Thursday, 10 June 2010

Struggling Cities outside the M25

We're reproducing this article from Regeneration & Renewal following our article about similar issues 2 days ago. The full article can be read after the 'read more' link below.

'Jobs Deficit' - Sarah Townsend,, 7 June 2010

Policymakers should seek to boost the potential of buoyant cities with a track record in generating private sector employment in order to compensate for imminent public sector cuts, an urban policy think-tank has urged.

A report published today by the Centre for Cities says that some cities, such as Stoke, Burnley and Nottingham have been losing private sector jobs for years and, due to globalisation and technological change, are no longer capable of generating enough private sector employment for the number of people living in them.
The report claims that the previous government's attempt to redress this employment deficit by creating large numbers of public sector jobs has not worked.

Rather than focusing on turning around these "struggling cities", the coalition government should support the expansion of cities such as Milton Keynes, Brighton and Preston, which are located close to international airports, universities and motorway transport links, and where businesses are already adding large numbers of private sector jobs, the report says.

It also urges the Government to relax planning rules, such as brownfield land regulations, to encourage the growth of new businesses and affordable housing in these cities.

Struggling cities and towns, meanwhile, should be realistic about their potential and focus on improving education, skills and quality of life for residents, it says.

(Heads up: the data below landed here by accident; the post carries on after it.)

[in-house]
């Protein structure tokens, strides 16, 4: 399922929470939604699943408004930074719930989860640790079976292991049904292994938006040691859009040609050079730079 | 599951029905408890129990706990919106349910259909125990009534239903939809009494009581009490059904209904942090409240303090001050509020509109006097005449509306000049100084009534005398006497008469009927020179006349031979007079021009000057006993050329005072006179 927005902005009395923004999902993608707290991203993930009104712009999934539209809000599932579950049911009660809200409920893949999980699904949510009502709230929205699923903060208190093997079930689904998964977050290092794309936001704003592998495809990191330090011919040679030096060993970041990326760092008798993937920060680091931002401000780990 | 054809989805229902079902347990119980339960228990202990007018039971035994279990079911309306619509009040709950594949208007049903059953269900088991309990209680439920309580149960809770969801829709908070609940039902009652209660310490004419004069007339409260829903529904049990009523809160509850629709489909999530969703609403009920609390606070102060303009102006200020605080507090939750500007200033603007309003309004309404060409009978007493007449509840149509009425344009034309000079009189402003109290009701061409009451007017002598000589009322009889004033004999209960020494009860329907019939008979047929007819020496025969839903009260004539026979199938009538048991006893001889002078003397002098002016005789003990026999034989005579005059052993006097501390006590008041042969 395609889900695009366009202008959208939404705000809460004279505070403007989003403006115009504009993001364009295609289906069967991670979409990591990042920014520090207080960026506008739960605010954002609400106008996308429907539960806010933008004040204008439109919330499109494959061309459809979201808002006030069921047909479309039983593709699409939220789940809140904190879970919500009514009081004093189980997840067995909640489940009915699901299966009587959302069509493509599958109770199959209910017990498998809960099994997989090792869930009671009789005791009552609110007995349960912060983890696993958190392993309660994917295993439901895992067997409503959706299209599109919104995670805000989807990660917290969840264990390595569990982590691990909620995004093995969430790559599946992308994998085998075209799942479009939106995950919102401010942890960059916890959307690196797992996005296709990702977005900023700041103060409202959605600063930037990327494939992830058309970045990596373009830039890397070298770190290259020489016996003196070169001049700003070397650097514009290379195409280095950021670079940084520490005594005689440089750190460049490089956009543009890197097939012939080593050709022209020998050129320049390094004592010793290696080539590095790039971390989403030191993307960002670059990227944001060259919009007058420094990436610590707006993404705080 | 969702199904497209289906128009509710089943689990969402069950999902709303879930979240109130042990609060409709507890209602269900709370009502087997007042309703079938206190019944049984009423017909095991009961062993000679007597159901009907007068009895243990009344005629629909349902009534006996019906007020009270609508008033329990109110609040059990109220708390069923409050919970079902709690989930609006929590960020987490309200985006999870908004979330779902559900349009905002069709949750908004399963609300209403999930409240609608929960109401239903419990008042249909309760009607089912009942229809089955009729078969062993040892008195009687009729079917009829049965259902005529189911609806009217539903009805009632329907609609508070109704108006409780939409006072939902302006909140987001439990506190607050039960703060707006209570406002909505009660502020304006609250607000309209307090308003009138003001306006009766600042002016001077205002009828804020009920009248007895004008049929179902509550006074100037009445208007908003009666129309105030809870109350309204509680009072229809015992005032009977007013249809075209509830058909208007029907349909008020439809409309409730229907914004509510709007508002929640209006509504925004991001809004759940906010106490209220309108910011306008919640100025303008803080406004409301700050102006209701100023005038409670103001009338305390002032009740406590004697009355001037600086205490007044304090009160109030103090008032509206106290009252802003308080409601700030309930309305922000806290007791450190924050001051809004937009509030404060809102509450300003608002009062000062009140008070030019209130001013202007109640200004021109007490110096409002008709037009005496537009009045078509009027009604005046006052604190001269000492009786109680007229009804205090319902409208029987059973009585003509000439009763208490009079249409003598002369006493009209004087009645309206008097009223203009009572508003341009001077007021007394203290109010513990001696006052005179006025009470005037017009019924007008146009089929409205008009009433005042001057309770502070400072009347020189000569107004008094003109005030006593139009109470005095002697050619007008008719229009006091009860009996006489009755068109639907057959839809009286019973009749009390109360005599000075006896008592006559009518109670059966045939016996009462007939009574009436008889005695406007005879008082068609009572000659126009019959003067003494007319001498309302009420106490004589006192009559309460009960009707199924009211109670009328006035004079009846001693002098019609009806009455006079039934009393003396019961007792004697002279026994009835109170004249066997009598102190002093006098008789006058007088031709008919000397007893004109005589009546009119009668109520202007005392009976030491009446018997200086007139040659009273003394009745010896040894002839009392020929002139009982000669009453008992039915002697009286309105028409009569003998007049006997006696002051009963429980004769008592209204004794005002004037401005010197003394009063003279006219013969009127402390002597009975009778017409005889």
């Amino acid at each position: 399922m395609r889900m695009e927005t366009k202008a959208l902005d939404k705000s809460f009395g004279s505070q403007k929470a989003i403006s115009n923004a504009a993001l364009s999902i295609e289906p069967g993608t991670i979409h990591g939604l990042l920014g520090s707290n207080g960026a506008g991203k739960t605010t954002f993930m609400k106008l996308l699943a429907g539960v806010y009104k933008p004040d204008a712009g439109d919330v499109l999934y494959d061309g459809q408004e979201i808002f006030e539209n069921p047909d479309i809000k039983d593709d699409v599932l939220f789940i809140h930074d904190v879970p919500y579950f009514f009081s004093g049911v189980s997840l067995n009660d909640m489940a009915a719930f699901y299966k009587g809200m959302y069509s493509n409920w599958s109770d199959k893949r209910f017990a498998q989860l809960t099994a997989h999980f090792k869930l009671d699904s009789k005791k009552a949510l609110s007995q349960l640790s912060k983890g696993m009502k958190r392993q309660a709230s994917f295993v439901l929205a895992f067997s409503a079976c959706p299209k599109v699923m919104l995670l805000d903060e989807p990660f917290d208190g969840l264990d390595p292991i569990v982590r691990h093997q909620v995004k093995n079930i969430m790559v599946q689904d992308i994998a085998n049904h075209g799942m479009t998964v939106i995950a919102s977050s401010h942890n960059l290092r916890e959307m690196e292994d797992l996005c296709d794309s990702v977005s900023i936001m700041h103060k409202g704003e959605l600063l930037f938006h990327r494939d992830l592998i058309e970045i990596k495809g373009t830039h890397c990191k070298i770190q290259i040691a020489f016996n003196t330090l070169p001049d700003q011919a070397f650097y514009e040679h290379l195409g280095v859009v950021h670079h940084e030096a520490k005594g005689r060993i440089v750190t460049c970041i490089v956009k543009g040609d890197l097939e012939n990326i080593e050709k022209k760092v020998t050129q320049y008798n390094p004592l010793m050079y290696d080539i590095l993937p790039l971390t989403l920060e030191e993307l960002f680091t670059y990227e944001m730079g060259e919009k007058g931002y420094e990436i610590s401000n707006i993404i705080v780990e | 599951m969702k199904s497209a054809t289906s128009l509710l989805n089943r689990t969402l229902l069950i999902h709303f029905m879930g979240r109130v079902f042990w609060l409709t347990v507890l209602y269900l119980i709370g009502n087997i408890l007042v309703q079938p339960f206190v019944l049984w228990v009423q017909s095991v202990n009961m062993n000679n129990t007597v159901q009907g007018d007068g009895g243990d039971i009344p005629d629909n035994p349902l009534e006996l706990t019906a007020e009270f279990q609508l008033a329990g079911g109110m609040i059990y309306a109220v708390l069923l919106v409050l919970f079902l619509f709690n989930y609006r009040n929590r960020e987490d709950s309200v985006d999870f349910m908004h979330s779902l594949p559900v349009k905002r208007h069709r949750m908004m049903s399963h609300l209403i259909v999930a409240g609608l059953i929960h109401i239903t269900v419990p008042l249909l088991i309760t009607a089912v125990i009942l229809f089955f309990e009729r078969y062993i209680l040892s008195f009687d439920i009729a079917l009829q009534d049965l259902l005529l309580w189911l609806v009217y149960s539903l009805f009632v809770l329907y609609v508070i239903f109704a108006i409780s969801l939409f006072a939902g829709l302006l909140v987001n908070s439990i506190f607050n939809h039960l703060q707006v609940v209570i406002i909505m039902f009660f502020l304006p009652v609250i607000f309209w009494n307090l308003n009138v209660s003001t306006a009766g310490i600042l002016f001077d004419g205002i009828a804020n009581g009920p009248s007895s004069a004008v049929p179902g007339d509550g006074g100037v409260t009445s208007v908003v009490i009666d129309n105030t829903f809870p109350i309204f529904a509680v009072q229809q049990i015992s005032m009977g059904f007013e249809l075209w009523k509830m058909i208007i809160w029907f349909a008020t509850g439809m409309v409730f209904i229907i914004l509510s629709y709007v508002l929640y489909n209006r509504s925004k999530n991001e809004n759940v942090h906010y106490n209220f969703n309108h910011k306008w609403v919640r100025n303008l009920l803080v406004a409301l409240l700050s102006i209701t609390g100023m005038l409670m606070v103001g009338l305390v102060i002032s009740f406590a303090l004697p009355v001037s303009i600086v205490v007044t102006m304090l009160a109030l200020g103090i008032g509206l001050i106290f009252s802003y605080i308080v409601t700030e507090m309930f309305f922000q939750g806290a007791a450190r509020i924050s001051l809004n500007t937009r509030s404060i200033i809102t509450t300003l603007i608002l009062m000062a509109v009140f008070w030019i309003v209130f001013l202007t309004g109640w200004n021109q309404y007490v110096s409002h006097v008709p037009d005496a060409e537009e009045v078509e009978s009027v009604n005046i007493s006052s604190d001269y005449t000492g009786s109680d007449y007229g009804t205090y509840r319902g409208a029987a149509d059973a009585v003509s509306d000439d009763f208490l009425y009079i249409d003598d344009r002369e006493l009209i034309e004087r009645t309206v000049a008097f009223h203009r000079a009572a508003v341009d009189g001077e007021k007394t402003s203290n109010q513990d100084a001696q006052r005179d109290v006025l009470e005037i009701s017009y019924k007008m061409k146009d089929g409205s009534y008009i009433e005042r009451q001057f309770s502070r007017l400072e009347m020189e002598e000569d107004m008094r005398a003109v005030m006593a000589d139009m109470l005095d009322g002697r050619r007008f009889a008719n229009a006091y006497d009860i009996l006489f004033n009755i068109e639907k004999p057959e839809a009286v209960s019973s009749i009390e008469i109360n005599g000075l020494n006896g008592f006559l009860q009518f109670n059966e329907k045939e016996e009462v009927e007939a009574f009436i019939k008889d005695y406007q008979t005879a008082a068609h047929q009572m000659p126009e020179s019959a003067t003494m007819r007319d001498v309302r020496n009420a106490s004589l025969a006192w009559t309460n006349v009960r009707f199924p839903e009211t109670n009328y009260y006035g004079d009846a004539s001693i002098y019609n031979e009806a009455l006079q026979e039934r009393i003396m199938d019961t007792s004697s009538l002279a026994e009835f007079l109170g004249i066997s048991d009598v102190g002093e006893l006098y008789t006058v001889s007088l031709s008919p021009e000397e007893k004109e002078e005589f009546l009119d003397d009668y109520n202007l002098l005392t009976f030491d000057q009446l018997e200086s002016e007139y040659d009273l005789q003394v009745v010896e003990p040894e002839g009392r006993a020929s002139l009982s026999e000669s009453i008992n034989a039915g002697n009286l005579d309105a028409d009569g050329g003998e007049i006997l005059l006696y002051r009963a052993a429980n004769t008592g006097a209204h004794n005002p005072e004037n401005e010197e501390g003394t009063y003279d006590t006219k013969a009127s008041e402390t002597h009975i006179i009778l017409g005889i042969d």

The report estimates that 69 per cent of the 1.2 million jobs added to city economies between 1998 and 2007 were public sector positions, but up to 290,000 of these could be lost across the UK by 2014. Around 620,000 extra posts would need to be created to raise cities with the lowest employment rates up to the national average, the report says.

It identifies Brighton as the city with the fastest growth rate, having added 20,000 private sector jobs - an increase of almost 25 per cent - between 1998 and 2008. The steepest decline in private sector employment was in Stoke-on-Trent, which lost almost 21,000 jobs, or 16 per cent, during the same period.
Chief executive of Centre for Cities Dermot Finch said: "England's cities have become too dependent on the public sector and now need to generate more private sector jobs. With public spending cuts now a reality, many cities are now facing a wave of public sector job losses.

"The coalition government is right to want more enterprise and growth in the towns and cities outside the M25, but rebalancing our economy in this way will be an enormous challenge. New private sector jobs will not grow overnight, so the Government should support the further expansion of buoyant cities like Milton Keynes, where new private sector jobs are most likely to appear, and look for more realistic opportunities to develop struggling city economies like Burnley."

Private sector cities: A new geography of opportunity can be found here.

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